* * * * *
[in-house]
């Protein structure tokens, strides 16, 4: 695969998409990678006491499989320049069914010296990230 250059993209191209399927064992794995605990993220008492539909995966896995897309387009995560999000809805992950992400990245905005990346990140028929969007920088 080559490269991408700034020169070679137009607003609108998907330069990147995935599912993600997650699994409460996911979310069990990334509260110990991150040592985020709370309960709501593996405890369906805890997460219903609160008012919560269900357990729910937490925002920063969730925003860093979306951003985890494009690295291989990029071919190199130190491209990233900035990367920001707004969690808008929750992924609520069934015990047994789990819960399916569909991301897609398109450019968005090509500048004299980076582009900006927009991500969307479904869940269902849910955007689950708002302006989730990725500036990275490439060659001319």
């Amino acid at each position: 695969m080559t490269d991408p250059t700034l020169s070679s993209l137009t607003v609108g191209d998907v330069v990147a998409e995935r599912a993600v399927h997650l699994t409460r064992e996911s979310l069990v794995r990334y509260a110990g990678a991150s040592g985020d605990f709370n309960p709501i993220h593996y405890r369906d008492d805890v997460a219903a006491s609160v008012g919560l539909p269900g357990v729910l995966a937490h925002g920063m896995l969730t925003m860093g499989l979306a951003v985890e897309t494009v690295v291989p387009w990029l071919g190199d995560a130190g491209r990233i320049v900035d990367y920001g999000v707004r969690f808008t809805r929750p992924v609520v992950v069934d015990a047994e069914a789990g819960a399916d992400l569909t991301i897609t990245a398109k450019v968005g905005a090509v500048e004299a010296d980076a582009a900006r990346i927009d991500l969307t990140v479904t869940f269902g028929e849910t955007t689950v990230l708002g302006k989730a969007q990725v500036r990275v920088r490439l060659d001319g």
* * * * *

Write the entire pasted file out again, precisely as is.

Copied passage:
[in-house]
């Protein structure tokens, strides 16, 4: 695969998409990678006491499989320049069914010296990230 250059993209191209399927064992794995605990993220008492539909995966896995897309387009995560999000809805992950992400990245905005990346990140028929969007920088 080559490269991408700034020169070679137009607003609108998907330069990147995935599912993600997650699994409460996911979310069990990334509260110990991150040592985020709370309960709501593996405890369906805890997460219903609160008012919560269900357990729910937490925002920063969730925003860093979306951003985890494009690295291989990029071919190199130190491209990233900035990367920001707004969690808008929750992924609520069934015990047994789990819960399916569909991301897609398109450019968005090509500048004299980076582009900006927009991500969307479904869940269902849910955007689950708002302006989730990725500036990275490439060659001319």
């Amino acid at each position: 695969m080559t490269d991408p250059t700034l020169s070679s993209l137009t607003v609108g191209d998907v330069v990147a998409e995935r599912a993600v399927h997650l699994t409460r064992e996911s979310l069990v794995r990334y509260a110990g990678a991150s040592g985020d605990f709370n309960p709501i993220h593996y405890r369906d008492d805890v997460a219903a006491s609160v008012g919560l539909p269900g357990v729910l995966a937490h925002g920063m896995l969730t925003m860093g499989l979306a951003v985890e897309t494009v690295v291989p387009w990029l071919g190199d995560a130190g491209r990233i320049v900035d990367y920001g999000v707004r969690f808008t809805r929750p992924v609520v992950v069934d015990a047994e069914a789990g819960a399916d992400l569909t991301i897609t990245a398109k450019v968005g905005a090509v500048e004299a010296d980076a582009a900006r990346i927009d991500l969307t990140v479904t869940f269902g028929e849910t955007t689950v990230l708002g302006k989730a969007q990725v500036r990275v920088r490439l060659d001319g």